For an entrance fee of €20, visitors can stroll through this ancient citadel, taking in the remnants of one of Europe’s most important and influential civilizations. Acropolis houses several world-famous ancient buildings. The Parthenon is by far the most famous of its sites. This ancient Greek temple is dedicated to the Goddess of Athena, the patron of Athens.
Visitors can also see the Temple of Athena Nike, which is dedicated to the Greek Goddess of victory, as well as the Propylaia and the Erechtheion. In addition to the Acropolis, Athens is home to many different ancient landmarks and museums. The National Archeological museum, for example, displays an extensive collection of findings from the Neolithic period, Bronze Age and Roman eras.
The Olympic Games was born here
Like many of the Western culture’s great inventions, the Olympic Games was born in Ancient Greece. Visitors to Athens can attend the site where it all began. Originally constructed in the fourth century BC, Ancient Greeks competed in the Panathenaic Stadium to win the olive wreath. The stadium, which was restored for the 1896 Olympic Games, is constructed entirely from white marble.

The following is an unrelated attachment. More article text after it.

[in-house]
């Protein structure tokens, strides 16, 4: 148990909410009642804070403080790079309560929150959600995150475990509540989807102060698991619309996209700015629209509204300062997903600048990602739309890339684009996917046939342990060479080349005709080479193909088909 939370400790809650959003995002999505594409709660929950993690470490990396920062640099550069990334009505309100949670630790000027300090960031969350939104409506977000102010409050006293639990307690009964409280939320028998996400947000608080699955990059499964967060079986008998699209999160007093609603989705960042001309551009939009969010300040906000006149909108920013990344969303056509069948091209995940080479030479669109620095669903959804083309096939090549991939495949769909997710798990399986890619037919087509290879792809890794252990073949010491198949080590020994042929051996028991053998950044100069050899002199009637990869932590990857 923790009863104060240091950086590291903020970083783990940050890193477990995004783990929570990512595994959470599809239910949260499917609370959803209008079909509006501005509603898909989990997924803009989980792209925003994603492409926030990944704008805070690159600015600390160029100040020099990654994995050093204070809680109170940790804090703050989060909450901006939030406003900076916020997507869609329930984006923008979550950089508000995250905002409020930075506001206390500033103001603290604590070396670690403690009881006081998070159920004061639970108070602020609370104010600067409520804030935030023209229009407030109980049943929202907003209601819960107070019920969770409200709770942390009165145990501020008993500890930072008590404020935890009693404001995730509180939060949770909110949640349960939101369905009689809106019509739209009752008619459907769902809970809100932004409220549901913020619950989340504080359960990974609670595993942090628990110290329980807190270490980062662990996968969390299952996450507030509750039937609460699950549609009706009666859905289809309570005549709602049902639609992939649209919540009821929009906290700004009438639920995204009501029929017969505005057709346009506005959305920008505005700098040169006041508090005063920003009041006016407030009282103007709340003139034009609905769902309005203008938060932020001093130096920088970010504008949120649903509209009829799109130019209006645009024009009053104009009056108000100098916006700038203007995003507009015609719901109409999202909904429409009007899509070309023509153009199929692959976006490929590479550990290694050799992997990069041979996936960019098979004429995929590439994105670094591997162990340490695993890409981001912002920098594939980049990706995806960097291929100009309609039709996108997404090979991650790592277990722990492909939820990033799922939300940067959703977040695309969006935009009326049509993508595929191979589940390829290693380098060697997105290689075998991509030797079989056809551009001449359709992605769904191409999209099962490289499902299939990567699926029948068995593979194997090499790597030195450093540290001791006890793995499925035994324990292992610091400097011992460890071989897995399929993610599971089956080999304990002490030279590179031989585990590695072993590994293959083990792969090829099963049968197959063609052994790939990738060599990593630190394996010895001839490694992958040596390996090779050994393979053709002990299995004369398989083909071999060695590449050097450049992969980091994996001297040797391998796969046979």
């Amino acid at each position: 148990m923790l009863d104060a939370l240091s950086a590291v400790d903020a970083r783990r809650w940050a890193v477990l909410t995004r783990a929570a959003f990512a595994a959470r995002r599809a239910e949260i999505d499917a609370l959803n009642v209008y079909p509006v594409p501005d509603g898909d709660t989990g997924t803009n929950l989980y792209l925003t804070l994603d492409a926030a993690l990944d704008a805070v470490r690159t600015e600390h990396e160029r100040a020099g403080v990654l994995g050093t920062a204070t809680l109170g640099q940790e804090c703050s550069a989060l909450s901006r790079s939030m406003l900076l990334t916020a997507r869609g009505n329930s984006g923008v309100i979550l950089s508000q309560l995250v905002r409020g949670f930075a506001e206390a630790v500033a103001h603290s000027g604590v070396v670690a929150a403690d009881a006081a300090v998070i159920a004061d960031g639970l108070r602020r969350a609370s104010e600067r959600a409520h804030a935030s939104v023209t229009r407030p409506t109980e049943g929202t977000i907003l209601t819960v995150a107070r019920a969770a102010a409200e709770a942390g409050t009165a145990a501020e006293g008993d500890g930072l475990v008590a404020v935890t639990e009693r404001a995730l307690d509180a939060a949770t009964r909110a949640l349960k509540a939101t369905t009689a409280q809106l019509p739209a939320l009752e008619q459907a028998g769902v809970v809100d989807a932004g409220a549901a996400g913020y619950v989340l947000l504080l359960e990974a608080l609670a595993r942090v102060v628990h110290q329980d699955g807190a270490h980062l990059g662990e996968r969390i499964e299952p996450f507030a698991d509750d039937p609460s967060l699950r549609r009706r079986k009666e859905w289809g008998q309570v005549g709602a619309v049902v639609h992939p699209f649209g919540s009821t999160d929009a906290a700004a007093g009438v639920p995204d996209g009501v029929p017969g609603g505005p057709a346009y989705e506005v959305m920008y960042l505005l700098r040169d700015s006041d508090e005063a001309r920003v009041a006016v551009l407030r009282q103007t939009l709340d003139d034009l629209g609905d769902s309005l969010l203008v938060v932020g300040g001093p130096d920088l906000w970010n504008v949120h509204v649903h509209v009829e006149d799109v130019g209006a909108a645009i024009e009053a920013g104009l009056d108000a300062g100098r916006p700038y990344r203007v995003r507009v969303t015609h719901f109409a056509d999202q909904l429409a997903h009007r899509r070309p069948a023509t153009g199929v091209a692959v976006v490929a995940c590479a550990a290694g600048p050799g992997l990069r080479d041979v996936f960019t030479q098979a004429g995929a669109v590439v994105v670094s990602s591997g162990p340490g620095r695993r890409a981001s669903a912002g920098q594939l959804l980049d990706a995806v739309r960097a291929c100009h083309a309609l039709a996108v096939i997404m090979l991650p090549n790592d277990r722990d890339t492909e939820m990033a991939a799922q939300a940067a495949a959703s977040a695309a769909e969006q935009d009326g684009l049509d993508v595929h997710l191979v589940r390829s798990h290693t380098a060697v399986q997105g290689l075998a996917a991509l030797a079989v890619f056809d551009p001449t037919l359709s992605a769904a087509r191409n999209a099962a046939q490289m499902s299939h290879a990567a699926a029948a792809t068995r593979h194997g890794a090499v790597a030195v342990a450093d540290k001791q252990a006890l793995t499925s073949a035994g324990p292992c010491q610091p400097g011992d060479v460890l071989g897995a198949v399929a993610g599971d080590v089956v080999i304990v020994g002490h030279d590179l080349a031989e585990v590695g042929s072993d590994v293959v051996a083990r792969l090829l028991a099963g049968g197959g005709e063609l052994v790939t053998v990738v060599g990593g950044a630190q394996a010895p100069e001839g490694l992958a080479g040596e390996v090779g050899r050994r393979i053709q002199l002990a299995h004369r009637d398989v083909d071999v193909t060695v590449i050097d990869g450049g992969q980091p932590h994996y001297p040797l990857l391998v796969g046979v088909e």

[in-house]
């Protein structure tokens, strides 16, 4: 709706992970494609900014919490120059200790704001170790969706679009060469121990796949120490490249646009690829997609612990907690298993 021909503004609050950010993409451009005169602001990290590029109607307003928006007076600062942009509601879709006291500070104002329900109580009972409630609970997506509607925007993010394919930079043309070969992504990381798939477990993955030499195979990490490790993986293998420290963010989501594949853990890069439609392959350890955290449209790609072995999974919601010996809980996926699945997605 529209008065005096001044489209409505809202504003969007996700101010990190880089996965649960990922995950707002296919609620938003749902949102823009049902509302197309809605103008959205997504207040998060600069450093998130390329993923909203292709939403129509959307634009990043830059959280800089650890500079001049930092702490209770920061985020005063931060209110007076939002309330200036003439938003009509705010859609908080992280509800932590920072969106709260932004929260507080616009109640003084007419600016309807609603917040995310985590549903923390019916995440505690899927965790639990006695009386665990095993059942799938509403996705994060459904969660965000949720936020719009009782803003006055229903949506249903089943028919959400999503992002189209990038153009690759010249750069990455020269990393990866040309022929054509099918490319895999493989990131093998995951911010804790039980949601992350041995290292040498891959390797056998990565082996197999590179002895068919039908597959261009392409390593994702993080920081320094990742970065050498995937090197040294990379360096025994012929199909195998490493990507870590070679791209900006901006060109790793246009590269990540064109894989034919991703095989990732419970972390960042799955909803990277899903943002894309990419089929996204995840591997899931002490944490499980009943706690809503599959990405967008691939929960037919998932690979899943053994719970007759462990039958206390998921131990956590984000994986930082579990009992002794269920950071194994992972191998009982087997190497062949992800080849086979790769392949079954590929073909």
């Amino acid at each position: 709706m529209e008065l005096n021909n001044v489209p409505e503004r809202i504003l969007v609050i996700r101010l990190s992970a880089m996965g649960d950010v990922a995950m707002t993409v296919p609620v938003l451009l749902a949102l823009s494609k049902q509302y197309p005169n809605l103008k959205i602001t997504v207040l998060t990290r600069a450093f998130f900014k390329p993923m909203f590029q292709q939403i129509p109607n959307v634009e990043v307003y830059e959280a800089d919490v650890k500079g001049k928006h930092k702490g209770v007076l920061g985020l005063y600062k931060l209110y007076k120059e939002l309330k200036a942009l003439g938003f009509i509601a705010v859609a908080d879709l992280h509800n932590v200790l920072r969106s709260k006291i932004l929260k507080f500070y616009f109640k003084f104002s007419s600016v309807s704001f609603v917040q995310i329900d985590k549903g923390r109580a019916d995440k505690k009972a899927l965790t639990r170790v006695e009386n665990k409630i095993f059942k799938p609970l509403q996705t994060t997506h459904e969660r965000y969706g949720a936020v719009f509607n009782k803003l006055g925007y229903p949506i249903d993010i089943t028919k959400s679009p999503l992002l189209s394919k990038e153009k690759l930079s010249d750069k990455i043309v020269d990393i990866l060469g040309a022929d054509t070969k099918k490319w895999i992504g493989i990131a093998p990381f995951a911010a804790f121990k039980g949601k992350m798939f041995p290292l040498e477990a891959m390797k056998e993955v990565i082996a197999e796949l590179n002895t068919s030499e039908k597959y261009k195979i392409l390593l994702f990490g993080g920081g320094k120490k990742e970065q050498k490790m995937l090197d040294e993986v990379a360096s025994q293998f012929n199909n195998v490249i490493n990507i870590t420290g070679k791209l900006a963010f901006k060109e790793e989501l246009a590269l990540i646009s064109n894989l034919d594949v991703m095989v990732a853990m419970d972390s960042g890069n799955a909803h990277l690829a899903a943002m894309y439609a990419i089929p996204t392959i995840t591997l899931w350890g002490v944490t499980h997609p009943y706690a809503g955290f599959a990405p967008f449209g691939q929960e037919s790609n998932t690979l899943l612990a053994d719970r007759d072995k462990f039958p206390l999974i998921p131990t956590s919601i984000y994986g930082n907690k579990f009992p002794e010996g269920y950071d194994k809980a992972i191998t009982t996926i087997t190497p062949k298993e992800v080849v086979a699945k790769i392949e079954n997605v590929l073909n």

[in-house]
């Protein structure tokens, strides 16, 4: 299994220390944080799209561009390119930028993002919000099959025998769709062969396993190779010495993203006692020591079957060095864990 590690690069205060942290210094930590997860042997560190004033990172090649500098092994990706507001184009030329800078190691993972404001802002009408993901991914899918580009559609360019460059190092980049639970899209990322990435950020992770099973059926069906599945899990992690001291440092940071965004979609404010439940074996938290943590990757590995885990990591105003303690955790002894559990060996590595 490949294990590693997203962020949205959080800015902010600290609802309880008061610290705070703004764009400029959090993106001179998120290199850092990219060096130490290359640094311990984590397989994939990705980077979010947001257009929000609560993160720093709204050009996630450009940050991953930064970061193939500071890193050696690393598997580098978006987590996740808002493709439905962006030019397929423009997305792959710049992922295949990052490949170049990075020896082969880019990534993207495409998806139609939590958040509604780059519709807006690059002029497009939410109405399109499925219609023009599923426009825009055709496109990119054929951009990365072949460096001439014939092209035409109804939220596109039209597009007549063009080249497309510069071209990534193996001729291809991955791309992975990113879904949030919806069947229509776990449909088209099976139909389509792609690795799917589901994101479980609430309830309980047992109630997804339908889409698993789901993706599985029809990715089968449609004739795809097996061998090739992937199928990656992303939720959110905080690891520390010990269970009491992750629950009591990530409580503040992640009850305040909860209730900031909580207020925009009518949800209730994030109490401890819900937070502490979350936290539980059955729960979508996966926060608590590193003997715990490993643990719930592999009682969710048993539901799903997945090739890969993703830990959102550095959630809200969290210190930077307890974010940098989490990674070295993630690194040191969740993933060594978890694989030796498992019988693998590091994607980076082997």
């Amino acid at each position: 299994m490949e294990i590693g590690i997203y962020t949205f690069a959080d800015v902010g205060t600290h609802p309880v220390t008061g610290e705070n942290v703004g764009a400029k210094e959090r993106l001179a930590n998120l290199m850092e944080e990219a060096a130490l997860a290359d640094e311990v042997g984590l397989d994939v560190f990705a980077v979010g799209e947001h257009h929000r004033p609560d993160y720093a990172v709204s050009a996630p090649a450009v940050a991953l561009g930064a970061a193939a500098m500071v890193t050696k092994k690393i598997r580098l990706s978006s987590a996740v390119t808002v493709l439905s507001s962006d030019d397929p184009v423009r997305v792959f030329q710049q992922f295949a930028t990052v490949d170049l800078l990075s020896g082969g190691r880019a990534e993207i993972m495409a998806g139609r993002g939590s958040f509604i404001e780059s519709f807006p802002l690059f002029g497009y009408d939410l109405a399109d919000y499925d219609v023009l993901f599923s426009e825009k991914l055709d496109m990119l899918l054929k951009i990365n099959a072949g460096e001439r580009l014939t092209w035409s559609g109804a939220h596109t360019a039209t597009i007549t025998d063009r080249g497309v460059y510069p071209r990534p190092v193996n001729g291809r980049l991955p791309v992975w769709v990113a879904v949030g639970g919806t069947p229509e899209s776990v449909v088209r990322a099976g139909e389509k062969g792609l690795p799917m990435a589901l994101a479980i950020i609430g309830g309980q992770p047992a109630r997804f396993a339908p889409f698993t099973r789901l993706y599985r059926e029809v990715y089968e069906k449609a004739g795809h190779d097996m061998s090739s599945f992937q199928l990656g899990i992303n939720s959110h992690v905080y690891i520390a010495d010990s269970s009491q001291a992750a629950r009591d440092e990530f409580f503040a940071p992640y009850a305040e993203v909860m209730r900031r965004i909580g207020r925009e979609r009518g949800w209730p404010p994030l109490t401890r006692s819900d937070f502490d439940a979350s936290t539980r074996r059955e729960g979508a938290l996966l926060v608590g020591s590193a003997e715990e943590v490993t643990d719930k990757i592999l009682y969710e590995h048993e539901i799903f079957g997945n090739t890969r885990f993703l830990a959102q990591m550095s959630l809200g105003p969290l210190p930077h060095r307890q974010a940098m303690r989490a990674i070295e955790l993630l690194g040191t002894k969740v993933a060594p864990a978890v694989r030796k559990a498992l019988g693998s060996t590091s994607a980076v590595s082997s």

From exploring its vaulted passageways, to standing on the winner’s podium at the Panathenaic Stadium, visitors can immerse themselves in the legacy of the world’s most important sporting event.
Another great way to experience the stadium is while an actual event takes place. With a capacity of fifty thousands spectators, the stadium often hosts music concerts and other cultural events. This spectacular landmark is a must-see for sports fans and apathists alike.